USPSTF: Statin Use for Primary Prevention of Cardiovascular Disease

The new recommendation replaces the one from 2008 on screening for lipid disorders in adults
The new recommendation replaces the one from 2008 on screening for lipid disorders in adults

The U.S. Preventive Services Task Force (USPSTF) has published a final recommendation statement on the use of statins for primary prevention of cardiovascular disease (CVD) in adults. This recommendation replaces the one from 2008 on screening for lipid disorders in adults.

Specifically, USPSTF reviewed available evidence for:

  • Benefits and harms of screening for and treating dyslipdemia in patients 21 years of age and older
  • Benefits and harms of statin use in reducing CVD events and death in adults without a history of CVD
  • Benefits of statin use by subgroup, clinical characteristics, or dosage
  • Benefits of various treatment strategies in patients over 40 years old without a history of CVD

Based on this data, the following recommendations were issued:

  • For adults 40–75 years old with no history of CVD, 1 or more CVD risk factors, and a calculated 10-year CVD event risk of 10% or greater: use low- to moderate-dose statin for prevention of CVD events and mortality (Grade B [recommended])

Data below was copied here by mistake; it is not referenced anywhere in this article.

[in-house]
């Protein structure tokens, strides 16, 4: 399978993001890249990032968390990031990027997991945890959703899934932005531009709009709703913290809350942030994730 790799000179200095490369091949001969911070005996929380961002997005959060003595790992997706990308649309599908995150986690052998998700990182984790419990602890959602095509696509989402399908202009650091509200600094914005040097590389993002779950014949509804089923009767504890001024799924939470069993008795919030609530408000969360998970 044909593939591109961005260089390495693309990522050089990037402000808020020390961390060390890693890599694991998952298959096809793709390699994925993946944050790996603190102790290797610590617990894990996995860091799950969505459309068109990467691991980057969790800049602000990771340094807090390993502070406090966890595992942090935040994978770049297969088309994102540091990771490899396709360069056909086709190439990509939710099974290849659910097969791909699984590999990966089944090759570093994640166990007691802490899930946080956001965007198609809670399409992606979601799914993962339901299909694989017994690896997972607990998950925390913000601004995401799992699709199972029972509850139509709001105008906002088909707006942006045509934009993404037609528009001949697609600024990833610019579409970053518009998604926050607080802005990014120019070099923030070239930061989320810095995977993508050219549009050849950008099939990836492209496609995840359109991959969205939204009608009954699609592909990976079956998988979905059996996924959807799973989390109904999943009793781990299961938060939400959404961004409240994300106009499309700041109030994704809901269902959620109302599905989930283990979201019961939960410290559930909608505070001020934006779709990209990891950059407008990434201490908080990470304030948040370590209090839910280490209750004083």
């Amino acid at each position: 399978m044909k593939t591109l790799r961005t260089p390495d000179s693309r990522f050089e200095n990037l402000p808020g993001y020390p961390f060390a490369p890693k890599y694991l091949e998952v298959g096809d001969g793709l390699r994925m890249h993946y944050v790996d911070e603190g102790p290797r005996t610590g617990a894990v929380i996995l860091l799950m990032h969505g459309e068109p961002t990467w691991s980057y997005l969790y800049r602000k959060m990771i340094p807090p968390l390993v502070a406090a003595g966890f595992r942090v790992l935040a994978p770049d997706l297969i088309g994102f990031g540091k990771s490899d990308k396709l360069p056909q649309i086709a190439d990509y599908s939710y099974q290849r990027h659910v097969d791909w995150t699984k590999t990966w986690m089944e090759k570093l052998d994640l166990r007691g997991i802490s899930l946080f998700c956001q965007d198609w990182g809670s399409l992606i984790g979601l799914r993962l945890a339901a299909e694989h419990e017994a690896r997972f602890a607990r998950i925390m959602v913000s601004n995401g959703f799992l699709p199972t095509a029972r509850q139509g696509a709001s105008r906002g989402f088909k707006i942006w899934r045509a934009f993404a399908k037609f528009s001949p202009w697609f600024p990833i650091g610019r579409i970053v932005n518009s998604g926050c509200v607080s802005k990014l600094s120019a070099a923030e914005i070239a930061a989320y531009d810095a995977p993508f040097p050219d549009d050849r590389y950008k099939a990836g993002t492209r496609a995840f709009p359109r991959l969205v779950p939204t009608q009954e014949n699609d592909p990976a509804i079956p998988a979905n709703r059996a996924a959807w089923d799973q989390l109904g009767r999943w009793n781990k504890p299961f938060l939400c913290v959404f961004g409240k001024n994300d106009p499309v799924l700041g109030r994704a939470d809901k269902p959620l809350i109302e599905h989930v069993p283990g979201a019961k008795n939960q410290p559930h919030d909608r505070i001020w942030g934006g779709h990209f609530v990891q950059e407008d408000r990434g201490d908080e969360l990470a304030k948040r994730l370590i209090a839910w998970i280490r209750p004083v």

• For adults 40–75 years old with no history of CVD, 1 or more CVD risk factors, and a calculated 10-year CVD event risk of 7.5%–10%: clinicians may choose to offer a low- to moderate-dose statin in certain patients; likelihood of benefit is smaller in this group, as the probability of disease is lower and there is uncertainty in individual risk prediction (Grade C [recommendation depends on patient's situation])
  • For adults 76 years and older with no history of CVD: current evidence is insufficient to assess the benefits/harms of initiating statins for primary prevention and CVD events and mortality (Grade I [balance of benefits and harms cannot be determined])

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“People with no signs, symptoms, or history of cardiovascular disease can still be at risk for having a heart attack or stroke. Fortunately, statins can be a very effective way to help some people between 40 and 75 years old to reduce this risk,” said Task Force chair Kirsten Bibbins-Domingo, Ph.D., M.D., M.A.S.

As far as the risks associated with initiating statin therapy, the USPSTF found adequate evidence that for patients aged 40–75 years, the potential for harm was small with low- to moderate-statin use; however, evidence on the harms associated with starting statins in patients 76 years and older without a history of CVD was found to be inadequate.

The USPSTF also notes the lack of evidence available on screening and treating patients between the ages of 20 and 39 years old; more research is needed in this patient population including studies on long-term statin use as well as assessing the effects of early versus delayed initiation of statin therapy, particularly in patients with elevated lipid levels (ie, familial hypercholesterolemia).

To read the full recommendation statement visit USPSTF.org.

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